Will Germany Keep Gurlitt’s Trove from the Swiss?

Cornelius Gurlitt. Photo: Markus Hannich.

The Bavarian art ministry stated that it intends to sift through Cornelius Gurlitt’s collection of artworks before any are sent to the Kunstmuseum Bern in Switzerland, according to the dpa. Gurlitt, who died on Tuesday morning at his apartment in Munich, bequeathed the entirety of his collection to the museum. However, before allowing the collection to leave the country, the ministry says that by law it must insure that the collection does not contain objects that would be deemed part of German cultural heritage.

Any of the works in Gurlitt’s collection that do indeed fall into the category, will be placed on an official registry. Objects and artworks on that registry require written government approval in order to leave Germany. Thus, these works would most likely be prevented from joining the balance of the collection at the Kunstmuseum Bern. The ministry cautioned against expecting a swift decision on the matter, however. They explained that due to the ongoing provenance research of 458 works from Gurtlitt’s collection, there was no rush. On April 7, they were given one year to complete that research.

Meanwhile, according to a report in Bild, ambiguity surrounding the cause of Gurlitt’s death has led a district court in Munich to request an autopsy be performed on his body. When announcing Gurlitt’s death on Tuesday afternoon, his spokesperson indicated that a doctor had been at Gurlitt’s bedside. However, Thomas Steinkraus-Koch, the state attorney speaking with the newspaper, said that according to the information of which he was currently in possession, no doctor was present when Gurlitt died.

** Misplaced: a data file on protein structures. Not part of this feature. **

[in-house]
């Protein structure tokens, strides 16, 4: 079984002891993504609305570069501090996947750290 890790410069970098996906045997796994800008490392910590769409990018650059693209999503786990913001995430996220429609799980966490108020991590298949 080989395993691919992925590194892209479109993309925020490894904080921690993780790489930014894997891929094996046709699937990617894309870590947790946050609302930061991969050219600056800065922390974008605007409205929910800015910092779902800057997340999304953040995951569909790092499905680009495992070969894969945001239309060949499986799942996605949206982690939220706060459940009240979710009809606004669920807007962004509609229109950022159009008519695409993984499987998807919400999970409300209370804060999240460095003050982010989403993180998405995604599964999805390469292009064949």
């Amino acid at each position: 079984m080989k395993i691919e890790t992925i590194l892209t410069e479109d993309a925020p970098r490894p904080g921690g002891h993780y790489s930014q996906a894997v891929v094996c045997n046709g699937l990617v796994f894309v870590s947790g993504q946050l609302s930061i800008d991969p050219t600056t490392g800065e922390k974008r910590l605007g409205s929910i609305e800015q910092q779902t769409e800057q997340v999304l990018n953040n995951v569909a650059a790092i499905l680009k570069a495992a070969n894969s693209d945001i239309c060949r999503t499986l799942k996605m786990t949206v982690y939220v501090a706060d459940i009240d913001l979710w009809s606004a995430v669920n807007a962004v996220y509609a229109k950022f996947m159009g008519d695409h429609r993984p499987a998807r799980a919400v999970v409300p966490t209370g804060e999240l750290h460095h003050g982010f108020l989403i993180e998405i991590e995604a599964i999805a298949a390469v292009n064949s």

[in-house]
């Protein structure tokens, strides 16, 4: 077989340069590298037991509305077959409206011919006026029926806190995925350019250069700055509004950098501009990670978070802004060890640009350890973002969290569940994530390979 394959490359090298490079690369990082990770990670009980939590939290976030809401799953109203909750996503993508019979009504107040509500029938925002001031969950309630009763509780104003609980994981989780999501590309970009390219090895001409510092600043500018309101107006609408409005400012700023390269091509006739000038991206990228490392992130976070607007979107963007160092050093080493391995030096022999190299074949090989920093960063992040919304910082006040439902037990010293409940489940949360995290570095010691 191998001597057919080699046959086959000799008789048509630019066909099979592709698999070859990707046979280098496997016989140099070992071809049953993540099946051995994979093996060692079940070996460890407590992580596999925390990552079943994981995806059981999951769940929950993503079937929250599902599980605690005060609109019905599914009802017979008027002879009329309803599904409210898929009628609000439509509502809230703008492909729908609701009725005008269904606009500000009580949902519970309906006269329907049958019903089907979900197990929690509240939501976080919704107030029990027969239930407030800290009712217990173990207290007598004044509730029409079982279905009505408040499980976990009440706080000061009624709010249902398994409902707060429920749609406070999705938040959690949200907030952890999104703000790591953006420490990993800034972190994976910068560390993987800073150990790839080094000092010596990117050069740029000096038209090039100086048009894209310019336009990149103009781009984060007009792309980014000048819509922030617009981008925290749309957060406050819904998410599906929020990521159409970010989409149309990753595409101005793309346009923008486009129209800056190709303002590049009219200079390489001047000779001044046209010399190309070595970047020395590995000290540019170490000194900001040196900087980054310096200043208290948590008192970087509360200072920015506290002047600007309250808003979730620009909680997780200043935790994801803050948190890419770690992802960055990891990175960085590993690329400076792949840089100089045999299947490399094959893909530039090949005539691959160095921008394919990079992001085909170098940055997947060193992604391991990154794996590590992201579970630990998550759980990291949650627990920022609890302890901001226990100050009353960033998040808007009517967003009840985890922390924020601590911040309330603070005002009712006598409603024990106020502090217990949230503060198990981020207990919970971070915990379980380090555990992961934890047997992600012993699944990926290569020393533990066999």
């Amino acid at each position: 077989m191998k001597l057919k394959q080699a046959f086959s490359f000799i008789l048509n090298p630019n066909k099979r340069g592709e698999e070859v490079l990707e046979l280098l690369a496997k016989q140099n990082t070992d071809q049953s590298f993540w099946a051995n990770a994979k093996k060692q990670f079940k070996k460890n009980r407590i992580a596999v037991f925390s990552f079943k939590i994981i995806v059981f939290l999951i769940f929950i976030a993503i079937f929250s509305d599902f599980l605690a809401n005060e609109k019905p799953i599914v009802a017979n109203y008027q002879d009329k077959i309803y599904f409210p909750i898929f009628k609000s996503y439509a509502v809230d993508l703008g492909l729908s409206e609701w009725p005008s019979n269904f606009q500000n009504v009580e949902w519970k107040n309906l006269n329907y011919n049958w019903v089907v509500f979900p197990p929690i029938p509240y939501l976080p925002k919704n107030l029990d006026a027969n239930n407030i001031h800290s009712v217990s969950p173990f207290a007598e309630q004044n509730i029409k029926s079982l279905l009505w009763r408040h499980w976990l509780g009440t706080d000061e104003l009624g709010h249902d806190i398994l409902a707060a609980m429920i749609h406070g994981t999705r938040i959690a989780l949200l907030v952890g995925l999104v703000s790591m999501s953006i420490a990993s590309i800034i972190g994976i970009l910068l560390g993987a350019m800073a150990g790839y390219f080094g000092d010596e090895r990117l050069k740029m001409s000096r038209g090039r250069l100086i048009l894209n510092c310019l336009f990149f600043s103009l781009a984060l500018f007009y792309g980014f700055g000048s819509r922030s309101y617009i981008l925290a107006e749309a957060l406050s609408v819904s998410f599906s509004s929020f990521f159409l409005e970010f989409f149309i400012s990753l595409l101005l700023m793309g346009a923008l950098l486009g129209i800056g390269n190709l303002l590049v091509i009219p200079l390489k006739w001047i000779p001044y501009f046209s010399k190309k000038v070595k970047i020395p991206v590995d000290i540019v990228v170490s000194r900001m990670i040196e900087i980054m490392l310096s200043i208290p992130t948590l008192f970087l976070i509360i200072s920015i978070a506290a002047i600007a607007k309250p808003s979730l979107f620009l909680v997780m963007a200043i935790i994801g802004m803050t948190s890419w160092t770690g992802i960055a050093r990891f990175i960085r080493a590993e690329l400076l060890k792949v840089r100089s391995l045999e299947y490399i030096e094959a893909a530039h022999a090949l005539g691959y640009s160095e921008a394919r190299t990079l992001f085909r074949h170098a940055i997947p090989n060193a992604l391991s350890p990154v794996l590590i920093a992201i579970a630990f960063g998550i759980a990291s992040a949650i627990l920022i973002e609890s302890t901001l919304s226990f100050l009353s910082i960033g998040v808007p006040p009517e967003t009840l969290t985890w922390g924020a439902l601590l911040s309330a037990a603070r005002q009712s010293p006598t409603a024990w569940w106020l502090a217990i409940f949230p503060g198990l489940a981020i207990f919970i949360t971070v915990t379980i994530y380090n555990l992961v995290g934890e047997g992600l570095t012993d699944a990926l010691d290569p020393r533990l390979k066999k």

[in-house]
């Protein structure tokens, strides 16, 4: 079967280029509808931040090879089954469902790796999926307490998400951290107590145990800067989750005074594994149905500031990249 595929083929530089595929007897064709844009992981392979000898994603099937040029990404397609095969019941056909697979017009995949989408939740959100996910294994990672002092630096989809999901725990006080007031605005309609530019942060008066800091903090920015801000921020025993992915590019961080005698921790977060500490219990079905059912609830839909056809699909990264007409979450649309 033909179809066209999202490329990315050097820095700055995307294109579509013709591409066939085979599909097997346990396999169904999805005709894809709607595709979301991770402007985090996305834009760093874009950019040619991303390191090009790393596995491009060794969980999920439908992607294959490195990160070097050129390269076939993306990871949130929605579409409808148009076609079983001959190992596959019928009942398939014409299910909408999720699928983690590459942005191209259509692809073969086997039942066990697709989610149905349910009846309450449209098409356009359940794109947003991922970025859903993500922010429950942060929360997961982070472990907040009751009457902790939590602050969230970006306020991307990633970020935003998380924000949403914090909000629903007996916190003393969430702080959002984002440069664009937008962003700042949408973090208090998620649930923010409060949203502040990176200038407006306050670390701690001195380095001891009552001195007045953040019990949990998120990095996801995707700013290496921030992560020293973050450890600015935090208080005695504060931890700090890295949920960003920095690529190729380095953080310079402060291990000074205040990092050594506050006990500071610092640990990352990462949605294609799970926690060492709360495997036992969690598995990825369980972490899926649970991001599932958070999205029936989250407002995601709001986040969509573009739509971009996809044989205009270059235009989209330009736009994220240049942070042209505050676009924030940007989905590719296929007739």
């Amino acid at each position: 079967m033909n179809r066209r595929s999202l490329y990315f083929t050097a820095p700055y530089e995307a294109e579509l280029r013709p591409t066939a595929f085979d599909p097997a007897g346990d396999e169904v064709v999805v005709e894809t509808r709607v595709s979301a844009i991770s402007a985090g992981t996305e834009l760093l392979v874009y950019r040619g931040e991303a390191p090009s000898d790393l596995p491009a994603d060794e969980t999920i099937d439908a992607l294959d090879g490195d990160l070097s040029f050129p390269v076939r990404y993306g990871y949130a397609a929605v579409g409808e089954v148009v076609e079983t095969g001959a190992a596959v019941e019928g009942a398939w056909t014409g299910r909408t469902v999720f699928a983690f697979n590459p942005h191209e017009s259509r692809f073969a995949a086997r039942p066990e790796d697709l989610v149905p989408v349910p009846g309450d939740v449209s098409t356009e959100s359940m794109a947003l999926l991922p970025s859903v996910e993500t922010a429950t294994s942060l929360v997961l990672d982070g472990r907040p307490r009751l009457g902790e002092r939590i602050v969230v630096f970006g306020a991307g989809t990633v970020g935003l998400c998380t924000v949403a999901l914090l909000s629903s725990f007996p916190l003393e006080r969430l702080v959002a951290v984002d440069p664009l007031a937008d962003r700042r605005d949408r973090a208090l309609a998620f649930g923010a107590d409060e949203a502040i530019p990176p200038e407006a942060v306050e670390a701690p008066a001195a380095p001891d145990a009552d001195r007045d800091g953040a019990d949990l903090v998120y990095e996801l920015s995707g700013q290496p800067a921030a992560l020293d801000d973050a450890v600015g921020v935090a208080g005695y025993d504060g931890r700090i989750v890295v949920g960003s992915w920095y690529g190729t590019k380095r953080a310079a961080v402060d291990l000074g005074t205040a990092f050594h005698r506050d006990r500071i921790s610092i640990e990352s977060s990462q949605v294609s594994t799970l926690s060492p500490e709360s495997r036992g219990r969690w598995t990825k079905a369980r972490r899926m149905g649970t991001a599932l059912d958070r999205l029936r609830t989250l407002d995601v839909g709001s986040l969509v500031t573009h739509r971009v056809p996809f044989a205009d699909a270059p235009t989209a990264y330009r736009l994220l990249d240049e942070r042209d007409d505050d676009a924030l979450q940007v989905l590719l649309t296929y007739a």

The report further details that the presumptive cause of death was a lack of oxygen due to his failing heart. However, the state attorney said no definitive cause of death had been determined. Should the autopsy fail to produce definitive results, they will move forward with a toxicology report. Despite there being no evidence of negligence at this point in time, Steinkraus-Koch would like to insure without doubt that no negligent behavior took place.

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